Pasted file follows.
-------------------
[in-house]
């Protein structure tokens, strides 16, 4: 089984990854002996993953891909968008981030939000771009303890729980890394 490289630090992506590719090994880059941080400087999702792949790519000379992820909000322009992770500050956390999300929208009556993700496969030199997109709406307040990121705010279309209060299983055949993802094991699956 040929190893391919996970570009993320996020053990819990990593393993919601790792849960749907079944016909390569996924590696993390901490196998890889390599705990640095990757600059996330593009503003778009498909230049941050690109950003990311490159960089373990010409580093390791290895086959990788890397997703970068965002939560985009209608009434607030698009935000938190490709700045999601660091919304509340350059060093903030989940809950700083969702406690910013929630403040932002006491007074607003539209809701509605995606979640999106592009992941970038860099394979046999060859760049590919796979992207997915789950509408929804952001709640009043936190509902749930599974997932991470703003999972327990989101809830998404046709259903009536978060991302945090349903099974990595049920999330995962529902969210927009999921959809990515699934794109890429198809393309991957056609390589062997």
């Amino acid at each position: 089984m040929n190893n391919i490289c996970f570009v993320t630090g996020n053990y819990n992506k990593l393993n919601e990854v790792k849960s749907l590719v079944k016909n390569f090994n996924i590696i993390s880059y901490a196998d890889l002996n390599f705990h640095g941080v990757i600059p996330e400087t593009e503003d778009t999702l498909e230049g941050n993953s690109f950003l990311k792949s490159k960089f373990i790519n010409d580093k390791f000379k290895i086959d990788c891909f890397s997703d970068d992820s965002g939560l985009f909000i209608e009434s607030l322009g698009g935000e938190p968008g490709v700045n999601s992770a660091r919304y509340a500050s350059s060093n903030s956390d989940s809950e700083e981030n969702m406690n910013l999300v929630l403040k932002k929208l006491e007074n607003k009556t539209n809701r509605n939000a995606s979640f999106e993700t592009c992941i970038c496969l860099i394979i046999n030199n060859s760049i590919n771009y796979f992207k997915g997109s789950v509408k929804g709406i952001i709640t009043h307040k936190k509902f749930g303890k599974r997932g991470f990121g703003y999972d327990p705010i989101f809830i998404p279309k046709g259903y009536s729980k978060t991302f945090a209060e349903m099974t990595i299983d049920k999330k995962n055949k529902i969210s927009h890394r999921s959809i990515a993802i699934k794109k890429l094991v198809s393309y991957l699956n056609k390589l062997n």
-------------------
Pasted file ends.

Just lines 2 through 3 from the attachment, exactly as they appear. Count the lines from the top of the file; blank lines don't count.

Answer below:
């Protein structure tokens, strides 16, 4: 089984990854002996993953891909968008981030939000771009303890729980890394 490289630090992506590719090994880059941080400087999702792949790519000379992820909000322009992770500050956390999300929208009556993700496969030199997109709406307040990121705010279309209060299983055949993802094991699956 040929190893391919996970570009993320996020053990819990990593393993919601790792849960749907079944016909390569996924590696993390901490196998890889390599705990640095990757600059996330593009503003778009498909230049941050690109950003990311490159960089373990010409580093390791290895086959990788890397997703970068965002939560985009209608009434607030698009935000938190490709700045999601660091919304509340350059060093903030989940809950700083969702406690910013929630403040932002006491007074607003539209809701509605995606979640999106592009992941970038860099394979046999060859760049590919796979992207997915789950509408929804952001709640009043936190509902749930599974997932991470703003999972327990989101809830998404046709259903009536978060991302945090349903099974990595049920999330995962529902969210927009999921959809990515699934794109890429198809393309991957056609390589062997």
């Amino acid at each position: 089984m040929n190893n391919i490289c996970f570009v993320t630090g996020n053990y819990n992506k990593l393993n919601e990854v790792k849960s749907l590719v079944k016909n390569f090994n996924i590696i993390s880059y901490a196998d890889l002996n390599f705990h640095g941080v990757i600059p996330e400087t593009e503003d778009t999702l498909e230049g941050n993953s690109f950003l990311k792949s490159k960089f373990i790519n010409d580093k390791f000379k290895i086959d990788c891909f890397s997703d970068d992820s965002g939560l985009f909000i209608e009434s607030l322009g698009g935000e938190p968008g490709v700045n999601s992770a660091r919304y509340a500050s350059s060093n903030s956390d989940s809950e700083e981030n969702m406690n910013l999300v929630l403040k932002k929208l006491e007074n607003k009556t539209n809701r509605n939000a995606s979640f999106e993700t592009c992941i970038c496969l860099i394979i046999n030199n060859s760049i590919n771009y796979f992207k997915g997109s789950v509408k929804g709406i952001i709640t009043h307040k936190k509902f749930g303890k599974r997932g991470f990121g703003y999972d327990p705010i989101f809830i998404p279309k046709g259903y009536s729980k978060t991302f945090a209060e349903m099974t990595i299983d049920k999330k995962n055949k529902i969210s927009h890394r999921s959809i990515a993802i699934k794109k890429l094991v198809s393309y991957l699956n056609k390589l062997n």